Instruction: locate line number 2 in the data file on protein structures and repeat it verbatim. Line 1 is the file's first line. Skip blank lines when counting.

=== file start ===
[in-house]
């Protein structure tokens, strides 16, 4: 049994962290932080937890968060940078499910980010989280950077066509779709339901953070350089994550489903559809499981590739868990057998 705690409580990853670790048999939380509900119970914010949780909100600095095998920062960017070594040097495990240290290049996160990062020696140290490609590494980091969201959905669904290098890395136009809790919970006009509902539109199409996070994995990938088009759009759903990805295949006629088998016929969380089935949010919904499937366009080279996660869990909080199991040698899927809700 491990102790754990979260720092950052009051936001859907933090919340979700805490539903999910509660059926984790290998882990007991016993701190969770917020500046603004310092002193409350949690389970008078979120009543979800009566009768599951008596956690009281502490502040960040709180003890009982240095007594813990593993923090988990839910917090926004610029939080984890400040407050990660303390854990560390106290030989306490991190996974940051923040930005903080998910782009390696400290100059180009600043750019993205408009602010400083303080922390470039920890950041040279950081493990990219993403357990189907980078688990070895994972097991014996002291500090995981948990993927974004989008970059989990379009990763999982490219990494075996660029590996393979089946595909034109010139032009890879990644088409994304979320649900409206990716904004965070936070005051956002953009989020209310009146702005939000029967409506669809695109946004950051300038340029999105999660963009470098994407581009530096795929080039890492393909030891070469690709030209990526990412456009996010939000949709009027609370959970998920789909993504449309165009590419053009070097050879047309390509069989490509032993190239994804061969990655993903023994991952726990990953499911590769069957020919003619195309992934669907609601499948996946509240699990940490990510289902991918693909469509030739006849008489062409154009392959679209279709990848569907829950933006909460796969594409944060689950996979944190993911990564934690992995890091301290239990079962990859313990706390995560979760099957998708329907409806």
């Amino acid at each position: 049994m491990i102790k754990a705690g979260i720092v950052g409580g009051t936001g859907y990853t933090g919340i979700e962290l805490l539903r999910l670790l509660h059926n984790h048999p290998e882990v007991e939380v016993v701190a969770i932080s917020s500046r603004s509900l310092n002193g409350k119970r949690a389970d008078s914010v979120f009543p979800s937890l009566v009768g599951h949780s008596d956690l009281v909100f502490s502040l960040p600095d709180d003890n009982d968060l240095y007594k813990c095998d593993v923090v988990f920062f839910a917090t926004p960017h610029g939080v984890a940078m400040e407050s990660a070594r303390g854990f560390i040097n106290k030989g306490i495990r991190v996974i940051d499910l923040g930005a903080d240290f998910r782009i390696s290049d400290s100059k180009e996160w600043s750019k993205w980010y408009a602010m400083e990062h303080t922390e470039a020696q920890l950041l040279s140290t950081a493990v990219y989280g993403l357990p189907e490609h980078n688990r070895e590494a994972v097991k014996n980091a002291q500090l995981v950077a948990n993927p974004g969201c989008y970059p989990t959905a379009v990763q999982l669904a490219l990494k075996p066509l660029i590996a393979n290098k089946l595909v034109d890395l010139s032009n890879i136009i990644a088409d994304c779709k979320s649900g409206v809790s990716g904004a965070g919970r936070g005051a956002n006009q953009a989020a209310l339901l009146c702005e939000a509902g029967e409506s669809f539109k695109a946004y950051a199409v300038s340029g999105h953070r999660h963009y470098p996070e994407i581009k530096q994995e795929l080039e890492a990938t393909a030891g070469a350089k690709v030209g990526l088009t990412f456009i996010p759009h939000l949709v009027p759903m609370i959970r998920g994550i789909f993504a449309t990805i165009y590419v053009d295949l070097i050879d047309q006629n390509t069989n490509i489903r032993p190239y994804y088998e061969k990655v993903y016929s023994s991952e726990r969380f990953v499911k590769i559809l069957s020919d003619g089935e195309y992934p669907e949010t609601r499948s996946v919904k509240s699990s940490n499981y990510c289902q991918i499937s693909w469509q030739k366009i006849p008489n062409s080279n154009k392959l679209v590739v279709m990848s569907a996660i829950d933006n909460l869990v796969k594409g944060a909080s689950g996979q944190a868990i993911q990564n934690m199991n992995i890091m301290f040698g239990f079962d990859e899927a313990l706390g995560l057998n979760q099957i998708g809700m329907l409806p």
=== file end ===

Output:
């Protein structure tokens, strides 16, 4: 049994962290932080937890968060940078499910980010989280950077066509779709339901953070350089994550489903559809499981590739868990057998 705690409580990853670790048999939380509900119970914010949780909100600095095998920062960017070594040097495990240290290049996160990062020696140290490609590494980091969201959905669904290098890395136009809790919970006009509902539109199409996070994995990938088009759009759903990805295949006629088998016929969380089935949010919904499937366009080279996660869990909080199991040698899927809700 491990102790754990979260720092950052009051936001859907933090919340979700805490539903999910509660059926984790290998882990007991016993701190969770917020500046603004310092002193409350949690389970008078979120009543979800009566009768599951008596956690009281502490502040960040709180003890009982240095007594813990593993923090988990839910917090926004610029939080984890400040407050990660303390854990560390106290030989306490991190996974940051923040930005903080998910782009390696400290100059180009600043750019993205408009602010400083303080922390470039920890950041040279950081493990990219993403357990189907980078688990070895994972097991014996002291500090995981948990993927974004989008970059989990379009990763999982490219990494075996660029590996393979089946595909034109010139032009890879990644088409994304979320649900409206990716904004965070936070005051956002953009989020209310009146702005939000029967409506669809695109946004950051300038340029999105999660963009470098994407581009530096795929080039890492393909030891070469690709030209990526990412456009996010939000949709009027609370959970998920789909993504449309165009590419053009070097050879047309390509069989490509032993190239994804061969990655993903023994991952726990990953499911590769069957020919003619195309992934669907609601499948996946509240699990940490990510289902991918693909469509030739006849008489062409154009392959679209279709990848569907829950933006909460796969594409944060689950996979944190993911990564934690992995890091301290239990079962990859313990706390995560979760099957998708329907409806």